Robert Grant has returned home to Lochrose Castle in the Highlands to reconcile with his long-estranged father, the Earl of Strathburn. But there is a price on Robert’s head, and his avaricious younger half-brother, Simon, doesn’t want him reclaim

ing his birthright. And it’s not only Simon and the redcoats that threaten to destroy Robert’s plans after a flame-haired complication of the feminine kind enters the scene…

Jessie Munroe is forced to flee Lochrose Castle after the dissolute Simon Grant tries to coerce her into becoming his mistress. After a fateful encounter with a mysterious and handsome hunter, Robert, in a remote Highland glen, she throws her lot in with the stranger—even though she suspects he is a fugitive. She soon realises that this man is dangerous in an entirely different way to Simon…

Despite their searing attraction, Robert and Jessie struggle to trust each other as they both seek a place to call home. The stakes are high and only one thing is certain: Simon Grant is in pursuit of them both…

The Master of Strathburn is available now!

iBooks, Booktopia, Nook, Kobo, Google, Amazon AU, Amazon UK, Amazon US

Men in Kilts

Our friends at Google Play are running a promotion after our own hearts – and to curb our ongoing Outlander withdrawals. For the next week, you can grab some heart-melting, kilt-scorching highlander romances at fantastic prices, including some of our favourite Escape titles.

From best-selling, award-winning author, Frances Housden:

There’s no chieftain that won’t meet his match…

“Housden has developed the characters well and weaves an absorbing story of envy, treachery, lies and second chances.” – Morag, Goodreads (The Chieftain’s Curse)

“I love when true history is blended in with the authors fictional romance, to me a history junkie that’s my favorite combination in my reads! Truly a beautiful tale that reader won’t forget.” – Barbee, Goodreads (The Chieftain’s Daughter)

Buy now!


From hot newcomer Amy Rose Bennett:

28512

A sweeping, sexy Highland romance about a wanted Jacobite with a wounded soul, and a spirited Scottish lass on the run.

“The Master of Strathburn is a fast-paced story with plenty of action, suspense and intrigue.” – Vikki, Goodreads

“Ms Bennett has given us a thrilling romance with an historical background that feels authentic, a couple of chase scenes with cliff-hanger consequences, some clever plot twists, and plenty of passion.” – Jude, Goodreads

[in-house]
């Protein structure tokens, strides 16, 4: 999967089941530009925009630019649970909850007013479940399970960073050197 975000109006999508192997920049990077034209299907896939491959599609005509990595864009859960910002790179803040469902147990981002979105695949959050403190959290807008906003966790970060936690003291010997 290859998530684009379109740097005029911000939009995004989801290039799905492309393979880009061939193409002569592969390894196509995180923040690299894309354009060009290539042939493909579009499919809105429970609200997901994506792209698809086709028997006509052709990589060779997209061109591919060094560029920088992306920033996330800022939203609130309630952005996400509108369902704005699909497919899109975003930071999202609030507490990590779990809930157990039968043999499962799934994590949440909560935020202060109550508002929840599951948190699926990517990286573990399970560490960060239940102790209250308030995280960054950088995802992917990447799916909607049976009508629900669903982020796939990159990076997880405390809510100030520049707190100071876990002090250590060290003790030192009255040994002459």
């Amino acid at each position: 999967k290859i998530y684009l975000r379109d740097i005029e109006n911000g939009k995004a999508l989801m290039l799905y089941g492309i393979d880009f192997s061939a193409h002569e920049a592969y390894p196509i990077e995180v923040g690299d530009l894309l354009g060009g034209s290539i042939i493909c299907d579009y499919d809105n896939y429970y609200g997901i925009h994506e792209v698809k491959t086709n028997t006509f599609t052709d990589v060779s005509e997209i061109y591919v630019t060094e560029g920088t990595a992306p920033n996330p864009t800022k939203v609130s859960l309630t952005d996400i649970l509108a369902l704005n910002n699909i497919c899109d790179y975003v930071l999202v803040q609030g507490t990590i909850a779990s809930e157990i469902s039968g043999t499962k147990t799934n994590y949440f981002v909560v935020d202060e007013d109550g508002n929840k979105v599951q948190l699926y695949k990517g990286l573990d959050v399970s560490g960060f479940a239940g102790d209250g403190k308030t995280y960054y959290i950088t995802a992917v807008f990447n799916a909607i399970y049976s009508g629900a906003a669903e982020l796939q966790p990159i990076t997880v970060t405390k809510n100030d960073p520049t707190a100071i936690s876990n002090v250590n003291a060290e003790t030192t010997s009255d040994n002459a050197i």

Buy now!


From fan-favourite Allison Butler:

Curb your Outlander cravings with Allison Butler’s seriously sexy Scottish heroes!

“I loved seeing a bit of history come to life within these pages.” – Goodreads (The Healer)

“A must read book that is full of seduction, change and acceptance.” – RaeLatte, Goodreads (The Protector)

Buy Now!

 

November is Naughty *and* Nice!

New releases!

22819From the author of the internationally best-selling The House on Burra Burra Lane comes a Christmas story — country style.

Contemporary/Holiday/Rural romance, heat level: sensual


22578From the talented and versatile Ros Baxter comes the first full-length novel in her sexy, engaging, groundbreaking SF Romance series.

When everything else is gone, all you have is hope.

SF Romance, heat level: steamy


22586From the internationally best-selling, award-winning Chieftain series comes a Romeo and Juliet style Christmas novella with a Scottish twist. A bad boy highlander is about to meet his match…

Historical Romance: Scottish/Holiday romance, heat level: steamy


22579From bestselling author Fiona Palmer comes the second in a young adult / new adult crossover series about sexy spies, a super secret agency and the work they do to save the world.

New Adult/Action & Adventure romance, heat level: sensual


22580They’ve been colleagues, allies and best friends forever, but he wants more — and he’s not above using the magic of the Christmas season to get it.

Contemporary/Holiday romance, heat level: sweet


are you caught up on the Sydney Housewives? Meet Lana – available this week.

22584Meet the Housewives of Sydney. They are wealthy, elegant, poised, and constantly in the public eye. But what goes on behind closed doors, in the private homes and parties where the cameras and paparazzi aren’t welcome? Delve into the most personal details of their relationships, their friendships and their lives. The only question is: can you handle the heat?

Happy Reading!

Do You Believe in Fate? – Frances Housden

I have to confess to regularly reading my horoscope. My husband laughs, ‘How can it be true for everyone in the world born in the same month?’ I don’t care. I do believe in fate—that there is something guiding us but we have the option to follow the advice or not. Right now my horoscope says the next 12 months will be the best period for my career in decades. Who wouldn’t want to believe that, but it’s what we do about it that counts.